The many ways ASEAN chair Duterte asked media to leave the room

CHAIRMAN DUTIES. President Rodrigo Duterte presides over the ASEAN-Japan Summit on November 13, 2017. Malacau00f1ang file photo

CHAIRMAN DUTIES. President Rodrigo Duterte presides over the ASEAN-Japan Summit on November 13, 2017.

Malacau00f1ang file photo

President Rodrigo Duterte seemed to relish at least one responsibility he had as host of the 31st Association of Southeast Asian Nations (ASEAN) Summit and Related Summits: asking the media to leave the room during meetings with other leaders.

In every summit or session with other heads of state or government, Duterte was tasked with asking videographers and photographers to step out of the meeting room at a certain point of his chairman’s remarks.

During the first few meetings, Duterte made the request in a normal manner, reading the request from his prepared speech.

But as the ASEAN summit progressed, he became more casual and spontaneous with his words to the media. 

“At this juncture, it signifies the end of our open session, and I would like to request media to leave us alone,” said Duterte during the ASEAN-US Summit on Tuesday, November 14. Members of his Cabinet could be seen behind him smiling at the remark, so characteristic of the President.

At the ASEAN-Korea Summit later that day, Duterte said he is forced by protocol to “respectfully, most respectfully request the media to disappear,” eliciting some laughter from reporters watching his speech from the International Media Center at the Manila World Trade Center. 

After his opening remarks at the ASEAN-Canada Summit on Wednesday, Duterte phrased his request with the help of one of his favorite Bible verses, Ecclesiastes 3:1-8.

“It is said that there is always a time for everything under the sun. And I am addressing it to the media. A time to join and a time to not join,” he said.

At a later Wednesday summit, Duterte changed his tone, saying he, in fact, wanted media to stay for the entire meeting but had to abide by the dictates of the organizing committee. 

“I’m sorry, but if I had my way, I’d invite you to participate. But the problem is the working papers, and this is not my words, our open session ends here,” he told the media. 

He repeated this tone at the East Asia Summit.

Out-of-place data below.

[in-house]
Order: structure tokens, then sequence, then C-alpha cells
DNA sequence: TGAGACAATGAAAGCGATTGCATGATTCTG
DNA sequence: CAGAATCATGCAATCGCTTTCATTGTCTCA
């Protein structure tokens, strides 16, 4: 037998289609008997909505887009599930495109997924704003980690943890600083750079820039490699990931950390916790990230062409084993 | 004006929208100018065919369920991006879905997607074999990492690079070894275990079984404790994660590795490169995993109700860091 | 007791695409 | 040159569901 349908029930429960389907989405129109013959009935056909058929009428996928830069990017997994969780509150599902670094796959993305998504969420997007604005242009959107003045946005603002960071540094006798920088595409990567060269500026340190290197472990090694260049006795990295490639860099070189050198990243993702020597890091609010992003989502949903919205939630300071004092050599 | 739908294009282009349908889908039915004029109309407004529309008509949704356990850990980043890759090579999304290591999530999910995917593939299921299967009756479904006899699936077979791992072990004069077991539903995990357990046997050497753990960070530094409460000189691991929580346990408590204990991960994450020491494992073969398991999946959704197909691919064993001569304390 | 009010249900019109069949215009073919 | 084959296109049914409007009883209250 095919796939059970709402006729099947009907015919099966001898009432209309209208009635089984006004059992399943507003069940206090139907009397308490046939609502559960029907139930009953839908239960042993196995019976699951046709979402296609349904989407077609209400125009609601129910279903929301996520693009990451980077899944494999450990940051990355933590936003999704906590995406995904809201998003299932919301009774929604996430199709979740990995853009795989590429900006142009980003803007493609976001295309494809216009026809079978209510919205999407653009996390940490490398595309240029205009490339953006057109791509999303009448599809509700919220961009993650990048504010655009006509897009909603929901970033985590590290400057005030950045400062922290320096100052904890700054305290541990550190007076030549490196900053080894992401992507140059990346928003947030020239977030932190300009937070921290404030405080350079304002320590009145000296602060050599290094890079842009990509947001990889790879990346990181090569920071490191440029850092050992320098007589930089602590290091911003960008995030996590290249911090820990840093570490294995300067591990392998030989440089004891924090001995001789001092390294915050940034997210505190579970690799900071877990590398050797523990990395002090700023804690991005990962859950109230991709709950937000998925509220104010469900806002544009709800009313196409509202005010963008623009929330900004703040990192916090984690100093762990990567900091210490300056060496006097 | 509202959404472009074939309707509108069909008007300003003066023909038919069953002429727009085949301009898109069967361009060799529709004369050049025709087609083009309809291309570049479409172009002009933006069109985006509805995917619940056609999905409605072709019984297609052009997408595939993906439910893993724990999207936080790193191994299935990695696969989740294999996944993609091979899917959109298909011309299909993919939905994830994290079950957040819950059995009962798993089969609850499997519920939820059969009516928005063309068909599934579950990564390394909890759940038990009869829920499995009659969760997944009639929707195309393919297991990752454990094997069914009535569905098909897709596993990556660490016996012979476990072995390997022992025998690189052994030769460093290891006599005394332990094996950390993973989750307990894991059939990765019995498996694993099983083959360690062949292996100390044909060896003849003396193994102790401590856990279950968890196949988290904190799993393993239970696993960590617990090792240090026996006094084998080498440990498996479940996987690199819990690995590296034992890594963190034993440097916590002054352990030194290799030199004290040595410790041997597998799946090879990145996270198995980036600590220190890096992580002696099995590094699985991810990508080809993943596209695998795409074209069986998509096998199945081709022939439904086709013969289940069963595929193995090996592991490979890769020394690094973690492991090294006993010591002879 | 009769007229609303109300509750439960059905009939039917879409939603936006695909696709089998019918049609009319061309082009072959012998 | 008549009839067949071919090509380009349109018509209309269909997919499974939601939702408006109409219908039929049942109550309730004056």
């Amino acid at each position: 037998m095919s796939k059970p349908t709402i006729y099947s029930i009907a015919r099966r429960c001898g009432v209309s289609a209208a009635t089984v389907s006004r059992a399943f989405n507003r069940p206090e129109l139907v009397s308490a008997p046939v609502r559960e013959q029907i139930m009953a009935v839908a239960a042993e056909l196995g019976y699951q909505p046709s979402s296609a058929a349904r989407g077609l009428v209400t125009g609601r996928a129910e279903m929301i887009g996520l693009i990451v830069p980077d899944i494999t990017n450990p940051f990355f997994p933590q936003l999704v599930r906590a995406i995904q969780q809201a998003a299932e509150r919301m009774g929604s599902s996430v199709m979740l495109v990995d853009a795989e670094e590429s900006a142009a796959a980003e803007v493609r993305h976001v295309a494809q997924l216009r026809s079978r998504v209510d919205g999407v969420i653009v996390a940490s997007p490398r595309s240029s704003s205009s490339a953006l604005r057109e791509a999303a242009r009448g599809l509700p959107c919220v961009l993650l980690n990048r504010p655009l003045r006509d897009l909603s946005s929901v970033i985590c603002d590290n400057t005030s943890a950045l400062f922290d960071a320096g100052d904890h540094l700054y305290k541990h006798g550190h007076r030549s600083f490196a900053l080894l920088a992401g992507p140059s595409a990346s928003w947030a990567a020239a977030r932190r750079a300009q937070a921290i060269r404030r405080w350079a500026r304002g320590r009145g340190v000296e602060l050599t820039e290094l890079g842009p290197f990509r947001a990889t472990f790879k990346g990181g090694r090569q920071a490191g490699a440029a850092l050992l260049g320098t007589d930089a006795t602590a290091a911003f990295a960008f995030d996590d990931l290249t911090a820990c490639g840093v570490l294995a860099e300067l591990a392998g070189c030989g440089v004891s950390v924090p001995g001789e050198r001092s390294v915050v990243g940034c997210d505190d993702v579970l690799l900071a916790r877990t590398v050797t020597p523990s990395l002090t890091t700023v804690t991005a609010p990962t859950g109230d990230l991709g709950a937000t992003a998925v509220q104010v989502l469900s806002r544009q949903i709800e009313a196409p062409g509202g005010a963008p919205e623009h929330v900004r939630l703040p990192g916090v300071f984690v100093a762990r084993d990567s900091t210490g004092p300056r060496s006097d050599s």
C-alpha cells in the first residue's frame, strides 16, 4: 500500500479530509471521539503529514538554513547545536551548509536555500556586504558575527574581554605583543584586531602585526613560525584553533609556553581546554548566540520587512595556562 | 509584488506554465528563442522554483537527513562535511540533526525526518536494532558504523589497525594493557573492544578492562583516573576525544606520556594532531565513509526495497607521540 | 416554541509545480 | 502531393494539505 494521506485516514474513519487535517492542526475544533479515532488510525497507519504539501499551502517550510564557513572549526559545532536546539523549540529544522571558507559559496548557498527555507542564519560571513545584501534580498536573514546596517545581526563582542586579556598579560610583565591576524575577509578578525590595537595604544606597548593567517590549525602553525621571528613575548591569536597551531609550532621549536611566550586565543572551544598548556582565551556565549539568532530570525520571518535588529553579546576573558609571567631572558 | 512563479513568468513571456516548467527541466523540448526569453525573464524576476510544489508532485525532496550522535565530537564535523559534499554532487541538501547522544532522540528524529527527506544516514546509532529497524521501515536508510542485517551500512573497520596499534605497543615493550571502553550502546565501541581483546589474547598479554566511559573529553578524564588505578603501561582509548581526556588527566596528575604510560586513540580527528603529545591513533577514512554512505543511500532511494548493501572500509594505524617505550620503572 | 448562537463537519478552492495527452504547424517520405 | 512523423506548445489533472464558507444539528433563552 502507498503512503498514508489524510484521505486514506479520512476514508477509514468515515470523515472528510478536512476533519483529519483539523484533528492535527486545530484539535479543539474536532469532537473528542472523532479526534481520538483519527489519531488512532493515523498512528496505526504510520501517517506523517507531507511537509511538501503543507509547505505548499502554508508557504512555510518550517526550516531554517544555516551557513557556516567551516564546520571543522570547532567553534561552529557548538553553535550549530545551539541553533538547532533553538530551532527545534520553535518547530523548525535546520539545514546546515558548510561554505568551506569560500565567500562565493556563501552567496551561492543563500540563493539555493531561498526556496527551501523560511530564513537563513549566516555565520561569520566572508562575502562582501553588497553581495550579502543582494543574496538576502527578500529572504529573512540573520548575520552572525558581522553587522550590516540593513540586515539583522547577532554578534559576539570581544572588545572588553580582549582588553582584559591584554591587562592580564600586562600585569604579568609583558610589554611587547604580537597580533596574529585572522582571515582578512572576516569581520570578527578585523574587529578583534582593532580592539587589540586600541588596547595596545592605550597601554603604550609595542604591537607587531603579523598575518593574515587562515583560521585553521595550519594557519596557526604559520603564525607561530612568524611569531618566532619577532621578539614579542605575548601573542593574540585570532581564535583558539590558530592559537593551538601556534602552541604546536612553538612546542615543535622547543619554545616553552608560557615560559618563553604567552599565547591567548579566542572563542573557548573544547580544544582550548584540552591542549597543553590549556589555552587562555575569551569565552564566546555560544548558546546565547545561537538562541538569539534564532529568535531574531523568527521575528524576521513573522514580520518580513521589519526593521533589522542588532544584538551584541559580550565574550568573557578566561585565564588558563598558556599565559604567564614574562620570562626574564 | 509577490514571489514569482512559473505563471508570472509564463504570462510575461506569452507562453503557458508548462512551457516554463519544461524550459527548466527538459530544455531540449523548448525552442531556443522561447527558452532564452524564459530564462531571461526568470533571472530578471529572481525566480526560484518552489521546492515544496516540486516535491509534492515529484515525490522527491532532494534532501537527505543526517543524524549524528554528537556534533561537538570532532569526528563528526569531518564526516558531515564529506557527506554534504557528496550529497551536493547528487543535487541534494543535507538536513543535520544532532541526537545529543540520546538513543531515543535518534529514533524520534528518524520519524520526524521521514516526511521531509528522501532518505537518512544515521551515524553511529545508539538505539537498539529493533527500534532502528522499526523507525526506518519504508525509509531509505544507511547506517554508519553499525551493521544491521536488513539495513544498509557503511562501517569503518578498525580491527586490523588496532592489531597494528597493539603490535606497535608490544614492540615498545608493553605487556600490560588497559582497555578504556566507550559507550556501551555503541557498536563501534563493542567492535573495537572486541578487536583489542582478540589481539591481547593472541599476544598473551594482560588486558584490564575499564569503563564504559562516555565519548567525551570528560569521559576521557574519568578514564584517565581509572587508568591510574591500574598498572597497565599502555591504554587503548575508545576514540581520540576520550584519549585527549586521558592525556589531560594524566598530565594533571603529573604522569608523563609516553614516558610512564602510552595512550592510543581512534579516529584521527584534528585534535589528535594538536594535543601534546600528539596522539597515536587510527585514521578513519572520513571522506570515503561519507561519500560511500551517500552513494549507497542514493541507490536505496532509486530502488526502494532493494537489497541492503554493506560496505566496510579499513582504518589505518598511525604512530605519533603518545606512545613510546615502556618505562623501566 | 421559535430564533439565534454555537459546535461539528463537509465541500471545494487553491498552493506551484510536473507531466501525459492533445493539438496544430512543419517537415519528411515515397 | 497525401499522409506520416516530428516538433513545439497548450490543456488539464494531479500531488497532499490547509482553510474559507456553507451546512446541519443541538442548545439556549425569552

“I know that you like it here. I want you to participate. The problem is, the working papers of the Secretariat do not like you,” he said. 

He didn’t stop there. Instead of keeping the customary dismissal of media short and sweet, Duterte continued playfully, “It’s not us. We love exposures to media. We are almost all politicians here. But the Secretariat is stiff.”

His colorful way of asking the media to leave the meetings began with his bilateral meeting with US President Donald Trump.

After a reporter tried to ask Trump about whether he would bring up human rights violations with Duterte, the Philippine President said the media better leave so the two of them can talk more comfortably about sensitive issues.

"We would be talking on matters that [are] of interest [to] both the Philippines and [the US]. With you around, guys, you are the spies," said Duterte.

Thanks to the media

But before the ASEAN Summit's events were over, Duterte acknowledged the work of journalists who covered the international conference.

In his last ASEAN press conference on Tuesday night, he said, "I wish to express my appreciation to the members of the media for your coverage throughout the year of the Philippines’ chairmanship of ASEAN."

Describing media as "invaluable partners" in raising awareness about ASEAN, Duterte told the roomful of reporters and cameramen, "I thank you for getting that message across to the public."

The fiery Philippine leader has a complicated relationship with reporters, aware of their power to record his deeds as part of history but also smarting from their criticism of him and his administration.

He has launched insults and threats to certain media organizations and journalists but has also invited members of the press to Malacañang dinners. –

Pia Ranada

Pia Ranada covers the Office of the President and Bangsamoro regional issues for Rappler. While helping out with desk duties, she also watches the environment sector and the local government of Quezon City. For tips or story suggestions, you can reach her at